Last modified on 22 August 2014, at 19:07

router

EnglishEdit

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Wikipedia

Etymology 1Edit

Routers for routing information packets.
Router for connecting a LAN to the larger internet.
Output of a channel router algorithm.

route +‎ -er.

PronunciationEdit

NounEdit

router (plural routers)

  1. Someone who routes or directs items from one location to another.
    The router directed the movement of the company's trucks.
    • 1930, Edwin A. Godley and Alexander Kaylin, Control of Retail Store Operations[1], page 213:
      When the router receives the package, he places the route number on it as well as on the triplicate part of the attached salescheck.
    • 1963, Louis J. von Rago, Production Analysis and Control[2], page 476:
      Obviously, the production control department might consist of one man or it might occupy a score of production control experts: routers, schedulers, expediters, and dispatchers.
    • 1990, Mary Kay Allen and Omar Keith Helferich, Putting Expert Systems to Work in Logistics[3], page 66:
      The system benefits include reduced delivery costs, increased vehicle use, and improved route decision making by dispatchers and routers.
  2. (telecommunications) Any device that directs packets of information using the equivalent of Open Systems Interconnection layer 3 (network layer) information. Most commonly used in reference to Internet Protocol routers.
  3. (Internet) A device that connects local area networks to form a larger internet by, at minimum, selectively passing those datagrams having a destination IP address to the network which is able to deliver them to their destination; a network gateway.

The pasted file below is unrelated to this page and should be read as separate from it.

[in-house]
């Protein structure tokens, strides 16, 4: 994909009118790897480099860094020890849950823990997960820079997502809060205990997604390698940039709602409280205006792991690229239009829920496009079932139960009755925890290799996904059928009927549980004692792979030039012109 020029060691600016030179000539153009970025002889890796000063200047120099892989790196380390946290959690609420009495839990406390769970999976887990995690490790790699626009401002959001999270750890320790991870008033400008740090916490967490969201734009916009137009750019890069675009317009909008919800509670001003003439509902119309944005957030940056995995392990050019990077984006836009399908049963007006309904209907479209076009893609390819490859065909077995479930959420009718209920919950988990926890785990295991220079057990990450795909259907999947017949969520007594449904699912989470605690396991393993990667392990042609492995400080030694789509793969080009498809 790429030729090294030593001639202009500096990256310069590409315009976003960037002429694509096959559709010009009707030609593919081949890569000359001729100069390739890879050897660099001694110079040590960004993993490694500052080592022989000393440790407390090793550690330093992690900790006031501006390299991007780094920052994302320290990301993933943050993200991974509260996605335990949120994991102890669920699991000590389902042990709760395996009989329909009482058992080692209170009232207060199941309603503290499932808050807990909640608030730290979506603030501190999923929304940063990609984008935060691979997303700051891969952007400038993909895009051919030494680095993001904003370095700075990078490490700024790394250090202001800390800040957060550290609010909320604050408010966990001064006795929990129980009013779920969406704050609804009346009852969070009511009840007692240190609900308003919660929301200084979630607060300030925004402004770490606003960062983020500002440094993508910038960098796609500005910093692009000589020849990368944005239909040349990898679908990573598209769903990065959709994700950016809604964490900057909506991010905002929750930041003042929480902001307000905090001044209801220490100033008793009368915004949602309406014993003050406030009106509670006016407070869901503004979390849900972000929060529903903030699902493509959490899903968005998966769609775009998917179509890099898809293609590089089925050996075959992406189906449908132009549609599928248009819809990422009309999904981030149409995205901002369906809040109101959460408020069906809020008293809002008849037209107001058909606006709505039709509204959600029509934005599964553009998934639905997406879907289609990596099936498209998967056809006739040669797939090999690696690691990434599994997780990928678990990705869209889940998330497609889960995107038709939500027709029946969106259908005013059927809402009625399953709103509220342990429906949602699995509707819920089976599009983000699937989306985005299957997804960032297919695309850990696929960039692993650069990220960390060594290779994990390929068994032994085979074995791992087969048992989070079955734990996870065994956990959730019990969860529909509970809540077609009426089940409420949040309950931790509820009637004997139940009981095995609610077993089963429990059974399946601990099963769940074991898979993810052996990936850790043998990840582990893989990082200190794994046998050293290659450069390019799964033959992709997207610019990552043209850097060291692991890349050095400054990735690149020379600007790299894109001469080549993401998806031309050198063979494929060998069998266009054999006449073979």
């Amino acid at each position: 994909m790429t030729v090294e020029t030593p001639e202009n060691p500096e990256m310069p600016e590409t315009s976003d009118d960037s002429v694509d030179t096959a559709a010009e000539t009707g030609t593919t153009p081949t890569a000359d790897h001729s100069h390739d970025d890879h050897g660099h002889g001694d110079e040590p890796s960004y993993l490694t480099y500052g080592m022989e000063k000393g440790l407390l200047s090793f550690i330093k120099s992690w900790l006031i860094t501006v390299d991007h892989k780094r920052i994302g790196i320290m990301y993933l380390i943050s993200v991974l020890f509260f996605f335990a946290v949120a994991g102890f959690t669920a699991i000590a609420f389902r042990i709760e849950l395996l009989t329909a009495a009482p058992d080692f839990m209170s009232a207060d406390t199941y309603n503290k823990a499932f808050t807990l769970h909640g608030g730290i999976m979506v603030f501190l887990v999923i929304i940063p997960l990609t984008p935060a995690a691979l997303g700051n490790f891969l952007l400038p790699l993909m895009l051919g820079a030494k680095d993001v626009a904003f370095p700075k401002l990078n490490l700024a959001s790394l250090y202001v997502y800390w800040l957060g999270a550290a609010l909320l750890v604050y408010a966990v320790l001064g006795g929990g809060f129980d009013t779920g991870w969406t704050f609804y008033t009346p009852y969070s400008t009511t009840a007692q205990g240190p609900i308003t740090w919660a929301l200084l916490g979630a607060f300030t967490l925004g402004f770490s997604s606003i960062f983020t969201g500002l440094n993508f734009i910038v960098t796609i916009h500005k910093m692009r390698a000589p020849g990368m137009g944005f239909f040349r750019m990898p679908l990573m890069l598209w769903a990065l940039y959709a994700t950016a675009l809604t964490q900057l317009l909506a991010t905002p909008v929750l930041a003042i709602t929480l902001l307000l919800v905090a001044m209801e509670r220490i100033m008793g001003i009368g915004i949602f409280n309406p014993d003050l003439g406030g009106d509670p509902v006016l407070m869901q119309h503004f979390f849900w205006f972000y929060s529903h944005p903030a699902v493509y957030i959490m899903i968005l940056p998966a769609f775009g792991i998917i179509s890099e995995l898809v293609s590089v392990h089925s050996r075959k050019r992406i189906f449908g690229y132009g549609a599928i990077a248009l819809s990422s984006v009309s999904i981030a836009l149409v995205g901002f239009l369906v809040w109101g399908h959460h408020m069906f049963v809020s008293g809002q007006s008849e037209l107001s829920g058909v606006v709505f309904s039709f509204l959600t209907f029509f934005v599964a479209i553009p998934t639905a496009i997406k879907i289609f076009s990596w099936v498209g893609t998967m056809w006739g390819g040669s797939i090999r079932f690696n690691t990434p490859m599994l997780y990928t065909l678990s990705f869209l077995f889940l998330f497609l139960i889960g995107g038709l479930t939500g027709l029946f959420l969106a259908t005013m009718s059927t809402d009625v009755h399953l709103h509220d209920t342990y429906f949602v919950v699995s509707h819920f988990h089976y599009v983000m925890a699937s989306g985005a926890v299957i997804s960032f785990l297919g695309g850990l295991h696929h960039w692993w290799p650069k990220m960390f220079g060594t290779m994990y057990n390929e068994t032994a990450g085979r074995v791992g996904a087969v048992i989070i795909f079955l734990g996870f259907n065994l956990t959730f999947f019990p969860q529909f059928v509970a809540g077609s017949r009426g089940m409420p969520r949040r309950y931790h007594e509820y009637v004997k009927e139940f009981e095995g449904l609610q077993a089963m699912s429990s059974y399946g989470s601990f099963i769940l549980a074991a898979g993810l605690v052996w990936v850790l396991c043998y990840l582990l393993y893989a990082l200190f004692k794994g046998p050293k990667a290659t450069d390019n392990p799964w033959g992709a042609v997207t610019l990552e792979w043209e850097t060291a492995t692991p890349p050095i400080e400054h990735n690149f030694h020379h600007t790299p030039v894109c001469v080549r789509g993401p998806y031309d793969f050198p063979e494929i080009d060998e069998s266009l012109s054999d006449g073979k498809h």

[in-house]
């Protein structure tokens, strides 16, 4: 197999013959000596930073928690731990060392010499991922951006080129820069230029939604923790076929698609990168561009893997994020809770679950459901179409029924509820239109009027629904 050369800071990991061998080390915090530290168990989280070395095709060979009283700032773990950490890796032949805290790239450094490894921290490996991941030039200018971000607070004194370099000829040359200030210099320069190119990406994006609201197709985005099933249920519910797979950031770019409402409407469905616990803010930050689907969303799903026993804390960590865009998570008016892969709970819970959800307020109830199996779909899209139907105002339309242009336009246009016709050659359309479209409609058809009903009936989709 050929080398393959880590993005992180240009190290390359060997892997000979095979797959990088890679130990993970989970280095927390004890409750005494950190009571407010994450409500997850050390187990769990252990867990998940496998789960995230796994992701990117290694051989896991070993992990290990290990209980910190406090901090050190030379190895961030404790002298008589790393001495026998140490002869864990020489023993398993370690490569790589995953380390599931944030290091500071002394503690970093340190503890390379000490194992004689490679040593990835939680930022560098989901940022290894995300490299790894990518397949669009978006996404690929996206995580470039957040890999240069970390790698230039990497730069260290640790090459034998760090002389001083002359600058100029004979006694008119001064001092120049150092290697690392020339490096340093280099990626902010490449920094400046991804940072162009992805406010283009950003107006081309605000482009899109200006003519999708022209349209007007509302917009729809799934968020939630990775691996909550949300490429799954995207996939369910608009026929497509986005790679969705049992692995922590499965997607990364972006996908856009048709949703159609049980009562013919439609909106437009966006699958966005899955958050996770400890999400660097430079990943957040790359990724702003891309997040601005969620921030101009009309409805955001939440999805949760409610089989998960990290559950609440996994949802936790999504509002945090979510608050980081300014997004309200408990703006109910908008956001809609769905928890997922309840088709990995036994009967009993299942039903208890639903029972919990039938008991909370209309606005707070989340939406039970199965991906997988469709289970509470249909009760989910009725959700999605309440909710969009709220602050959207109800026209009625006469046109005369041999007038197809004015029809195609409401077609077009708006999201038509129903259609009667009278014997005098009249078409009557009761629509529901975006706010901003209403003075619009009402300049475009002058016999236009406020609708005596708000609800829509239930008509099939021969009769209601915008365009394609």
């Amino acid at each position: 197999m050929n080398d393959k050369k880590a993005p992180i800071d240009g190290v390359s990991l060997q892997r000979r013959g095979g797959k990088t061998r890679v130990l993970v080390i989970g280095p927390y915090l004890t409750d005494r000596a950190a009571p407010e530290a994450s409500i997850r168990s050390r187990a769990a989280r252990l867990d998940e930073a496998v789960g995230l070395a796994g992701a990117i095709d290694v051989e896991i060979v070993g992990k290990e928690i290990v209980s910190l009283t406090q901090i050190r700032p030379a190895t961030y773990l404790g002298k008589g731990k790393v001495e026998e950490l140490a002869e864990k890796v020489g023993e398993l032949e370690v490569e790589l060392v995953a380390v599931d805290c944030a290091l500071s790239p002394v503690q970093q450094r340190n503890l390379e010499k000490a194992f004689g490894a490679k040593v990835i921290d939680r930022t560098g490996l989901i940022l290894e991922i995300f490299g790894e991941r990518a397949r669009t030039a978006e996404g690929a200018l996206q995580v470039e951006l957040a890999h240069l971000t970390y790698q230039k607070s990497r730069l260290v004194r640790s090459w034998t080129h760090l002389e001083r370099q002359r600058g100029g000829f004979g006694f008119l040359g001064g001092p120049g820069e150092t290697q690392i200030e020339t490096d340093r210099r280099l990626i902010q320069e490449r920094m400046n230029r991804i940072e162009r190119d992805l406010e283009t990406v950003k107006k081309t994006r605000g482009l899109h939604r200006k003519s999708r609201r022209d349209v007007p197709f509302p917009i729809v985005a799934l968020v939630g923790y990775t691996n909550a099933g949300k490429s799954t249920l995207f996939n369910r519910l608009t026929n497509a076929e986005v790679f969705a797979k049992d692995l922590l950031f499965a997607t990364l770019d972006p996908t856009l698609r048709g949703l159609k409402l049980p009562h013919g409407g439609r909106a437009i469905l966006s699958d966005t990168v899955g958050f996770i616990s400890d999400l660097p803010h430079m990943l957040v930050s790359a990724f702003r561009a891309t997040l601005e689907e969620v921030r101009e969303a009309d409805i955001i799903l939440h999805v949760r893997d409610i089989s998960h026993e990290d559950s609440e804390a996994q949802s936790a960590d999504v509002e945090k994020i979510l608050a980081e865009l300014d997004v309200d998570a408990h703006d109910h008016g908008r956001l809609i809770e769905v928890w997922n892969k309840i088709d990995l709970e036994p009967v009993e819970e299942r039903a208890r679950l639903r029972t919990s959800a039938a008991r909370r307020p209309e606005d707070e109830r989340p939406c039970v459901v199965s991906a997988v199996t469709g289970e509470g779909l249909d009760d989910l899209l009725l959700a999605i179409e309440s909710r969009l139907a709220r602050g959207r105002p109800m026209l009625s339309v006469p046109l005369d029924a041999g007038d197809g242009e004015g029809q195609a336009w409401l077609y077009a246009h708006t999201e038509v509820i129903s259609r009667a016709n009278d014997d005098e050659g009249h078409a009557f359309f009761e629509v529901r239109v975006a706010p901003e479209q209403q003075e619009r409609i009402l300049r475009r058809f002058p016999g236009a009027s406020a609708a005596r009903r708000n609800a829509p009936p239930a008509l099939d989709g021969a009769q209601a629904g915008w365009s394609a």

The router was configured to forward packets outside of a certain range of IP addresses to its internet uplink port.
  4. (electronics, electronic design automation) In integrated circuit or printed circuit board design, an algorithm for adding all wires needed to properly connect all of the placed components while obeying all design rules.
TranslationsEdit
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Etymology 2Edit

Router in carpentry.

rout +‎ -er.

PronunciationEdit

NounEdit

router (plural routers)

  1. A power tool used in carpentry for cutting grooves.
    He made an attractive edge on the table with a router.
  2. A plane made like a spokeshave, for working the inside edges of circular sashes.
  3. A plane with a hooked tool protruding far below the sole, for smoothing the bottom of a cavity.
TranslationsEdit
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VerbEdit

router (third-person singular simple present routers, present participle routering, simple past and past participle routered)

  1. to hollow out or cut using a router power tool.
    • 1952, John Hooper, Percy A. Wells, Modern Cabinetwork, Furniture and Fitments, page 132,
      An alternative is shown in which the carcase ends are grooved by routering.
    • 2000, Ernest Joyce, Alan Peters, Patrick Spielman, Encyclopedia of Furniture Making, page 290,
      Figures 276: 10, 11 are typical sliding flush door pulls, the former routered out, but the latter can be turned in a lathe, while 276:12 is an oblong routered version.
    • 2007, Laurie J. Gage, Rebecca S. Duerr, Hand-Rearing Birds, page 352,
      Routered holes may also be filled with diluted maple syrup (1 part syrup to 9 parts water) to create a sap well for sapsuckers.

AnagramsEdit


FrenchEdit

EtymologyEdit

route +‎ -er.

VerbEdit

router

  1. to route

ConjugationEdit

Related termsEdit

AnagramsEdit

External linksEdit


SpanishEdit

EtymologyEdit

Borrowing from English router.

NounEdit

router m (plural routers)

  1. router